After a soak in the hot tub, an enjoyable evening of Nepali language lessons and another really good night’s sleep, I wake up jazzed and ready to go with images of me skipping blithely along the trail with mountain creatures peeking out to say hello.
As with most delirious musings, it doesn’t exactly happen that way.
The morning starts off well. It’s a clear, crisp morning and I’m relishing the memory of the Garung bread and honey I had for breakfast. We cross paths with locals on their daily routine, climbing up or down steps with what looks like impossible loads: lengths of rebar, propane tanks, loads of firewood. A smile and a namaste they’re gone. I pause to coo at a baby goat wobble towards his mother; nearby, a male asserts his authority on a less fortunate specimen of the herd.
We cross the mighty Modi Khola for the last time on our journey. The river has been a constant since we started; I feel a little tug as I cross the suspension bridge and leave it behind. The trail leads us through valleys, up through the terraced hillside towards the town of Landruk.
The views are spectacular, the walk is pleasant and yet…I find that I’m dragging my feet a bit. The distance between my friends and me grows incrementally by only inches as we progress but by the time we reach Landruk for a tea break, I’m trailing by at least five minutes.
At first, I don’t understand it. The hike isn’t any more strenuous than any we’ve already done. My hiking boots are well worn in. As the sun rises, it’s definitely warm, but the temperature doesn’t explain the lassitude I feel or the doldrums that I’m in.
I sip my cup of tea and gaze at the vista that stretches before me. Then I realize what’s weighing on me: it’s almost the end. We have only one more night on the trail and then it’s back to Pokhara and then Kathmandu and then I have to leave.
I don’t want to leave. I want to stay here, on the trail. I like the certainty that I’ll get up and hike; I’ll see beautiful scenery and things that I don’t see in every day life; I’ll be surrounded by people I enjoy; I’ll be tired and a bit sore at the end of the day; I’ll sleep without waking.
When I leave the trail, that ends.
I have to pull a Scarlet O’Hara and think about it another day. Otherwise I might never leave Landruk.
We stop at Namaste Guest House in Tolka for the evening, a larger property than we’ve experienced previously as the number of rooms allowed is not restricted here (it is higher up on the trail). There’s a large lawn and we’re told that a bonfire and music usually ensues after dark. The rain that batters the metal roof this evening cancels the pyrotechnic revelries, but we’re entertained with toothpick mind games and I try Nepali rum for the first–and last–time. After amazing dal bhat, the highlight of the meal is a cake from our host, Santosh. It’s a culinary marvel, a cake baked on an open gas range; it’s delicious.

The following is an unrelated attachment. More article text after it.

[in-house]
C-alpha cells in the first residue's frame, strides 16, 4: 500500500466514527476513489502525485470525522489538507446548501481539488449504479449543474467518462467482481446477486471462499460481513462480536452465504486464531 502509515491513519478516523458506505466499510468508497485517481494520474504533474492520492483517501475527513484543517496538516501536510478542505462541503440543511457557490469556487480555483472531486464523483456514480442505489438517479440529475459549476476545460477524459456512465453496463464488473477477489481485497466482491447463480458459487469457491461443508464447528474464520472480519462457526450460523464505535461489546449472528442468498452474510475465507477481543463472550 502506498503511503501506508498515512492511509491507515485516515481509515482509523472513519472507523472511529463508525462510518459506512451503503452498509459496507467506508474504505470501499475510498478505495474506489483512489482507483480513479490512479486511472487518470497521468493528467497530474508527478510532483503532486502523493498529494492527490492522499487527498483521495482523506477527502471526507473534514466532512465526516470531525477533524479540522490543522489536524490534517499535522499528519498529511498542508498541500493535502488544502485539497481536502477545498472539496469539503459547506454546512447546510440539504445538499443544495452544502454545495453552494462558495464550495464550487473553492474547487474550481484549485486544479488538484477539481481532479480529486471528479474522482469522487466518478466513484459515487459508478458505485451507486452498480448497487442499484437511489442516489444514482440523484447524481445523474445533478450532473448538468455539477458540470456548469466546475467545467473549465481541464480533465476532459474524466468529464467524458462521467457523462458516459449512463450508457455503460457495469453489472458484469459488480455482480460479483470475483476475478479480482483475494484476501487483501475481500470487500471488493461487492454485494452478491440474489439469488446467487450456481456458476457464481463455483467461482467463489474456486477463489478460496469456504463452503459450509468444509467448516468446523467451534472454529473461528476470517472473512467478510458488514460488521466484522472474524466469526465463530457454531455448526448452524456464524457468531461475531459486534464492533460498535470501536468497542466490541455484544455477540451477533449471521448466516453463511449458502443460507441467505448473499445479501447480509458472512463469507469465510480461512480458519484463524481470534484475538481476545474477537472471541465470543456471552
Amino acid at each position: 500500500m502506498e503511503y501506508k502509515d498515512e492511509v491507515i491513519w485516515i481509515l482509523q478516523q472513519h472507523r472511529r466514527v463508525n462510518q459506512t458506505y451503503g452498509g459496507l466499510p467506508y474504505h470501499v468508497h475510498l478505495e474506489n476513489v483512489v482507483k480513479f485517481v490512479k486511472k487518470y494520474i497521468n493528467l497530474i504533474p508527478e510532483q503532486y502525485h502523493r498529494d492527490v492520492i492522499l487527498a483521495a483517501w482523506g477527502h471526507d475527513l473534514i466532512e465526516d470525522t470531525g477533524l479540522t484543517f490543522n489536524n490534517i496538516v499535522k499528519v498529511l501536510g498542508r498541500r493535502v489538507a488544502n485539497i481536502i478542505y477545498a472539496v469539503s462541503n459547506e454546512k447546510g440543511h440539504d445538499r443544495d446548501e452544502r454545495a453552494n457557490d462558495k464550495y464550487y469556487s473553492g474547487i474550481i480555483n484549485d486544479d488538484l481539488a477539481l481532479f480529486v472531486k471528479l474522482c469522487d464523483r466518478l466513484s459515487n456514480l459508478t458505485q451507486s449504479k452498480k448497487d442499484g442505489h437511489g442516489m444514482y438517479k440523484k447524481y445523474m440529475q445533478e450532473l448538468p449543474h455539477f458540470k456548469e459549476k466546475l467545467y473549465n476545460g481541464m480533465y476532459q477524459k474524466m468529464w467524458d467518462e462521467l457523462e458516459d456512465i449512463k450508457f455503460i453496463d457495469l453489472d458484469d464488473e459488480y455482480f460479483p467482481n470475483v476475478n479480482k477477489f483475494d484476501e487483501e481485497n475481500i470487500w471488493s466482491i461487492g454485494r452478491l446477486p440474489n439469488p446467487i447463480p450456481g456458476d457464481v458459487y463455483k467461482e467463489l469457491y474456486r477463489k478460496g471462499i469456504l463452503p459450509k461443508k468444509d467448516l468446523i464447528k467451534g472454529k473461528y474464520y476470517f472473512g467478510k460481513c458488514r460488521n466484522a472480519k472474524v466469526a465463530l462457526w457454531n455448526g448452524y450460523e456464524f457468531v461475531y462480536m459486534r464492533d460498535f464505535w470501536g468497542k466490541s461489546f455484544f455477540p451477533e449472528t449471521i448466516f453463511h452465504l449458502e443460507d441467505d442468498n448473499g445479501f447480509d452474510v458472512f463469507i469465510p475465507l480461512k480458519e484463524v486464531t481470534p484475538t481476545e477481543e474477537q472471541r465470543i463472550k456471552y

The next morning, it takes two cups of coffee to open my eyes completely. I consider asking Santosh if he needs extra help at the guest house so I can remain there. Then I consider what talents I have to offer; somehow I don’t think he needs someone to run a trivia or karaoke night. I leave with regret.
On the way to our first tea stop in Deurali, we encounter a Nepali traffic jam: a herd of sheep is lounging on the path, completely unperturbed by us weaving our way through their midst. Maybe it’s the insolent sheep, or perhaps the sun slanting in through the trees just right, that shakes off my mood. I realize that, like or not, I’m heading back to the world today–I’d better enjoy every minute of this last hike.
The route does not disappoint. We meet a miniature porter in Deurali and enjoy the vista of Dhaulagiri, Annapurna and Himchuli before the clouds start obscuring the view. We check out of the Annapurna Conservation Area at the office; yet another indication that the journey is almost over. Rhododendron forests give way to meadows. Lunch is in Dhampus, where the expansive view of the mountains gives us an excellent vantage opportunity to marvel at how far we’ve come (for me, both in physical and mental distance). Stone staircases lead us through bigger towns and the mountains disappear behind the ridges we traversed that morning.
All too soon, we’re tromping down a dusty access road in Phedi, making our way to the van that will transport us back to Pokhara. There’s congratulatory hugs all around that we made it and I do feel a great sense of accomplishment. But it’s a bittersweet victory, for I don’t know when I’ll be able to return. And I desperately want to return.